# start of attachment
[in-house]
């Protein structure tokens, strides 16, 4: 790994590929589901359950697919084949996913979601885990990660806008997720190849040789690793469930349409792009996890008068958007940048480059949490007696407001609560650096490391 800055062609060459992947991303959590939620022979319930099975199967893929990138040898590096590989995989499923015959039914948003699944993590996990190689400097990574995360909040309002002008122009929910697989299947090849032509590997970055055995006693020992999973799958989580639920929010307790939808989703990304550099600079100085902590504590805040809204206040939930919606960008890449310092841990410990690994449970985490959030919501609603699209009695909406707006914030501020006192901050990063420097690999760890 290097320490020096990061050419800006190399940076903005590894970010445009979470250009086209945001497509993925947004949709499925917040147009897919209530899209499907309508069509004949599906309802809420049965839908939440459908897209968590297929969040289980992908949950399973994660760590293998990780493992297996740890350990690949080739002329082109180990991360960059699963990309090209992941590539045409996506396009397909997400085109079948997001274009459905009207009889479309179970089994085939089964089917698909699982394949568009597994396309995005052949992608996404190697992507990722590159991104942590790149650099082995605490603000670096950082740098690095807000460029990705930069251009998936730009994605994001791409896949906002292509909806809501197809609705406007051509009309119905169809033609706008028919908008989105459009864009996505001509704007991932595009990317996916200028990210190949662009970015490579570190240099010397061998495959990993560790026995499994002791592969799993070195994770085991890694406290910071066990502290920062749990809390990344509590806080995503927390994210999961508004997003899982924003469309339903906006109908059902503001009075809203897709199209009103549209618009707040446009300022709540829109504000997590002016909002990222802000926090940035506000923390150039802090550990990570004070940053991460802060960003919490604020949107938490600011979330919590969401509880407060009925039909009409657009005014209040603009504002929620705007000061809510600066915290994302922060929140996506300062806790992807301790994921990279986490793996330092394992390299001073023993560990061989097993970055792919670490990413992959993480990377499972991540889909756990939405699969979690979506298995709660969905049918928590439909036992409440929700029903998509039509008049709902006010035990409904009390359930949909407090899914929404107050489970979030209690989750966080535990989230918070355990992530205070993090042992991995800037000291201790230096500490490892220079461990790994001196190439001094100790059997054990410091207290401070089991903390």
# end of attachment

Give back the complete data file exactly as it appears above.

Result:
[in-house]
């Protein structure tokens, strides 16, 4: 790994590929589901359950697919084949996913979601885990990660806008997720190849040789690793469930349409792009996890008068958007940048480059949490007696407001609560650096490391 800055062609060459992947991303959590939620022979319930099975199967893929990138040898590096590989995989499923015959039914948003699944993590996990190689400097990574995360909040309002002008122009929910697989299947090849032509590997970055055995006693020992999973799958989580639920929010307790939808989703990304550099600079100085902590504590805040809204206040939930919606960008890449310092841990410990690994449970985490959030919501609603699209009695909406707006914030501020006192901050990063420097690999760890 290097320490020096990061050419800006190399940076903005590894970010445009979470250009086209945001497509993925947004949709499925917040147009897919209530899209499907309508069509004949599906309802809420049965839908939440459908897209968590297929969040289980992908949950399973994660760590293998990780493992297996740890350990690949080739002329082109180990991360960059699963990309090209992941590539045409996506396009397909997400085109079948997001274009459905009207009889479309179970089994085939089964089917698909699982394949568009597994396309995005052949992608996404190697992507990722590159991104942590790149650099082995605490603000670096950082740098690095807000460029990705930069251009998936730009994605994001791409896949906002292509909806809501197809609705406007051509009309119905169809033609706008028919908008989105459009864009996505001509704007991932595009990317996916200028990210190949662009970015490579570190240099010397061998495959990993560790026995499994002791592969799993070195994770085991890694406290910071066990502290920062749990809390990344509590806080995503927390994210999961508004997003899982924003469309339903906006109908059902503001009075809203897709199209009103549209618009707040446009300022709540829109504000997590002016909002990222802000926090940035506000923390150039802090550990990570004070940053991460802060960003919490604020949107938490600011979330919590969401509880407060009925039909009409657009005014209040603009504002929620705007000061809510600066915290994302922060929140996506300062806790992807301790994921990279986490793996330092394992390299001073023993560990061989097993970055792919670490990413992959993480990377499972991540889909756990939405699969979690979506298995709660969905049918928590439909036992409440929700029903998509039509008049709902006010035990409904009390359930949909407090899914929404107050489970979030209690989750966080535990989230918070355990992530205070993090042992991995800037000291201790230096500490490892220079461990790994001196190439001094100790059997054990410091207290401070089991903390």